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Please critique my progress, or lack thereof, through the passaggio

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Jody
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This is from middle C to top C on the AH vowel. I am choosing the AH vowel because for me it’s the most challenging and I want to accurately gauge my progress.

Am I straining? What do I need to change? Am I a Tenor?

Any feedback would be greatly appreciated. Thanks.

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You're doing a good job. Not perfect, but keep it up and it will be. Sounds like you're approaching the passagio by adding a cry and modifying towards O as in "woman". Try posting a song that goes as high as this. That would be a good next step. Whether you're a tenor or not only matters for classical singing, really. It has more to do with the "bigness" of the voice than the range. If you can sing very low notes with pretty loud volume, then you might be a bass. I suggest that you don't worry about it.

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I appreciate the feedback, jonpall:) Yes, I am not happy that the AH is turning into an O:( But it makes going into the passagio a lot easier .. of course, when applying it to a song that needs an AH and I do an O, it sounds bad.

I'll upload a couple of short clips of 2 separate songs .. just the part where I need to hit the G above middle C and perhaps you could let me know how I am doing:)

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Your onset needs some work as you are sliding up to the first note of the arpeggio most of the time - I think you will find the whole ordeal a touch easier if you had a solid first note. Other than that, sounds good.

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may i offer a couple of suggestions?

sing a little lighter for now, configure to a yawn, and try transcending to the "oh" a little earlier, try it by the third rep. see if that doesn't help you.

be sure it's a nice gentile "ah" onset as in "hot"... don't sing the "h" (i hear a little h before the tone, not required)keep the soft palatte raised and proceed upward trying to maintain a sigh-like mouth opening throughout and not moving your mouth. as you ascend keep the throat relaxed and open and just let the folds do the pitch change. don't make any attempt to adjust your mouth. also, keep a consistant volume throughout.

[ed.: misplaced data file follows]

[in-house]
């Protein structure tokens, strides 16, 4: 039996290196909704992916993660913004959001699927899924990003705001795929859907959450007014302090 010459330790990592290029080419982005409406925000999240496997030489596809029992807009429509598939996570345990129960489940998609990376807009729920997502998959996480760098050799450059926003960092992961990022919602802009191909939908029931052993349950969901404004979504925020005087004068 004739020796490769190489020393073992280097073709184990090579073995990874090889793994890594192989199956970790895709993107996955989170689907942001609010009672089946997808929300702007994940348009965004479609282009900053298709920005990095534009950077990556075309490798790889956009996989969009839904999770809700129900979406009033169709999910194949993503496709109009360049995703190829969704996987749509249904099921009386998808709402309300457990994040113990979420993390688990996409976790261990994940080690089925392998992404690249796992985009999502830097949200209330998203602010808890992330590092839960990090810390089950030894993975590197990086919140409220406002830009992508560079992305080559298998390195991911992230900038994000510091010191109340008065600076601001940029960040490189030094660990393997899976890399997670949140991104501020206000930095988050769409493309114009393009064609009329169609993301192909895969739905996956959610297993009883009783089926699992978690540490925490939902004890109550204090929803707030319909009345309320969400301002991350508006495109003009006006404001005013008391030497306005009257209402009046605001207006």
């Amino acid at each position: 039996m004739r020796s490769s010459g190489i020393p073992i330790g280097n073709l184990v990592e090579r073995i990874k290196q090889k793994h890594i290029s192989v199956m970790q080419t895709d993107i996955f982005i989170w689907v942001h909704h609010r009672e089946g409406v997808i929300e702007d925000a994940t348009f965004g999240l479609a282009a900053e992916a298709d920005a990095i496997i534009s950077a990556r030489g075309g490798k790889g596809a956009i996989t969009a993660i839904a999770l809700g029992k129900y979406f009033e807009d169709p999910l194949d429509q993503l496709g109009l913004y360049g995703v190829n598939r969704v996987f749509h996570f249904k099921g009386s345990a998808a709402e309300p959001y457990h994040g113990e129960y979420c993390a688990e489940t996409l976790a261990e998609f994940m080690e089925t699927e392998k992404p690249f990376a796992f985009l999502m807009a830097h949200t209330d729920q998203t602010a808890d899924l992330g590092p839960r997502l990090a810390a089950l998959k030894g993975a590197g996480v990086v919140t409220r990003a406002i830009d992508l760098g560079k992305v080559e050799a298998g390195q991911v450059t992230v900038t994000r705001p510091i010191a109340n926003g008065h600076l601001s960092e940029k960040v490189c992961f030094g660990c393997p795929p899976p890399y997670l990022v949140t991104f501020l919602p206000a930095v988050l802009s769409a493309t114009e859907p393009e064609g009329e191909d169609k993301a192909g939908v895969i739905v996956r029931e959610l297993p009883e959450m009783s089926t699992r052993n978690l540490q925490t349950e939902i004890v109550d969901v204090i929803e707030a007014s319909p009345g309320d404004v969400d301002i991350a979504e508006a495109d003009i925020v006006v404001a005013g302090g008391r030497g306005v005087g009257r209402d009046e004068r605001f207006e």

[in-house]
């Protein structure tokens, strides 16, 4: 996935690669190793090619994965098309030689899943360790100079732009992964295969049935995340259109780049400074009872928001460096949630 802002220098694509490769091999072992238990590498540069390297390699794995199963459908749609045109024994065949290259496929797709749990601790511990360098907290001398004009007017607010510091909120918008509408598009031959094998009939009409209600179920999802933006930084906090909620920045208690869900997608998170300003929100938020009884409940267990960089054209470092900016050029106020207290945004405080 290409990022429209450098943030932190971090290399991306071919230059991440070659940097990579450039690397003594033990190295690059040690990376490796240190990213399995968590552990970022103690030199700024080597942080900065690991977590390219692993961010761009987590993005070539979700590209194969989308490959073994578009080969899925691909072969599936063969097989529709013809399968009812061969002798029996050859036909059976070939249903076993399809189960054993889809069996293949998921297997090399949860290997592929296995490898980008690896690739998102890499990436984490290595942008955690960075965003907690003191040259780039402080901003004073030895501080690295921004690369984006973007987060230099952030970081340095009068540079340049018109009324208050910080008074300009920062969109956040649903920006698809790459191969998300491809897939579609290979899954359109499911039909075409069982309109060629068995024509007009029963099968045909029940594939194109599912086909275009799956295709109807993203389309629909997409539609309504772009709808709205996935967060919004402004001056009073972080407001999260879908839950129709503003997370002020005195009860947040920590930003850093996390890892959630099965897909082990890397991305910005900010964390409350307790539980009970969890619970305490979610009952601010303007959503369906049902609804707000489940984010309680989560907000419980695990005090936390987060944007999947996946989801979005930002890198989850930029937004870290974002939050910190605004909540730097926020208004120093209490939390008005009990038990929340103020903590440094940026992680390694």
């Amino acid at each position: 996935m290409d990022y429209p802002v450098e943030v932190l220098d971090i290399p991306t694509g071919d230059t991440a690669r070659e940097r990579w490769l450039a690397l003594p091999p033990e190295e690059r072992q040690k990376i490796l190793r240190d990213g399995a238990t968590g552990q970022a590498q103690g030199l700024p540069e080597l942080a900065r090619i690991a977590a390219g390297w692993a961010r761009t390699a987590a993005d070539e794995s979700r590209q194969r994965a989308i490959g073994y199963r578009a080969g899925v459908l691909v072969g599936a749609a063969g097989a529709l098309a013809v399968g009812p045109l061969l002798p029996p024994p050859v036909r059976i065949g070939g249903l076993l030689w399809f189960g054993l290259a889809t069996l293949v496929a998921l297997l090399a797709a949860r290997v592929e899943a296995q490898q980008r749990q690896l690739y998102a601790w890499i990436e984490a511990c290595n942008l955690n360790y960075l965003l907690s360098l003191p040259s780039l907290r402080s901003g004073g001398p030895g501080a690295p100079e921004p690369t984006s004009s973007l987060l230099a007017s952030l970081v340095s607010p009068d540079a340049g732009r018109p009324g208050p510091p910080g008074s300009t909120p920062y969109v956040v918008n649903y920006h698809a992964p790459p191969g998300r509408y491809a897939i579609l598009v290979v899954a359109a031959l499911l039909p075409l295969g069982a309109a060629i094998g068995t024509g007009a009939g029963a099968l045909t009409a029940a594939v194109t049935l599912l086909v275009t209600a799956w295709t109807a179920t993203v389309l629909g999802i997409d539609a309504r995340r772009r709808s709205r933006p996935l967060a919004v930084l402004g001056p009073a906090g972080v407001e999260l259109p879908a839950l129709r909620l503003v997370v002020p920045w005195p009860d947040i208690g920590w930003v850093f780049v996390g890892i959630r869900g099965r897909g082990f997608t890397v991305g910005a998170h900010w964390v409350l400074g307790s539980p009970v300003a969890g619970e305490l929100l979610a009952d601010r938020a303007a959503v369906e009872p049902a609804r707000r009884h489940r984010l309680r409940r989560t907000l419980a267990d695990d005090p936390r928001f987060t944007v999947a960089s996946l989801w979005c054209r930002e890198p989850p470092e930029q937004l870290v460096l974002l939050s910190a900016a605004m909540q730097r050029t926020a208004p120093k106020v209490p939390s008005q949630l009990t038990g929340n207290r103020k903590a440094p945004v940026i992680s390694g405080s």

at this time, i wouldn't worry too much about holding on to the top note. just try to get the feel of the ascent without any manipulation of the articulators.

this is a great exercise to feel your way through your passagio without adjusting anything.

hope this helps.

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Many thanks, videohere, very helpful advice. I was thinking of the same thing regarding ''transcending to the "oh" a little earlier'' :) My own sensation while doing the exercise was that I was straining, it didn't feel very comfortable .. I would guess that I was in 70% chest and 30% head, at the notes where I should have been 50/50.

Thanks guys, I am really glad I found this forum :)

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A little embarrassing :) Here is a short clip of me trying to hit the G note above middle C, in an old Paul Simon song called, ''Slip Sliding Away''.

I begin the phrase with my chest voice, before going to that G note. My voice breaks over the consonant D in the word ‘’sliding’’. Then I do a ‘’hootier’’ attempt, easier to sing, but less natural. Both don’t sound natural .. they don’t sound like a natural extension to my chest voice! Feedback very much appreciated.

One more go at the same thing :) Here I somehow compressed and narrowed it more .. is it better?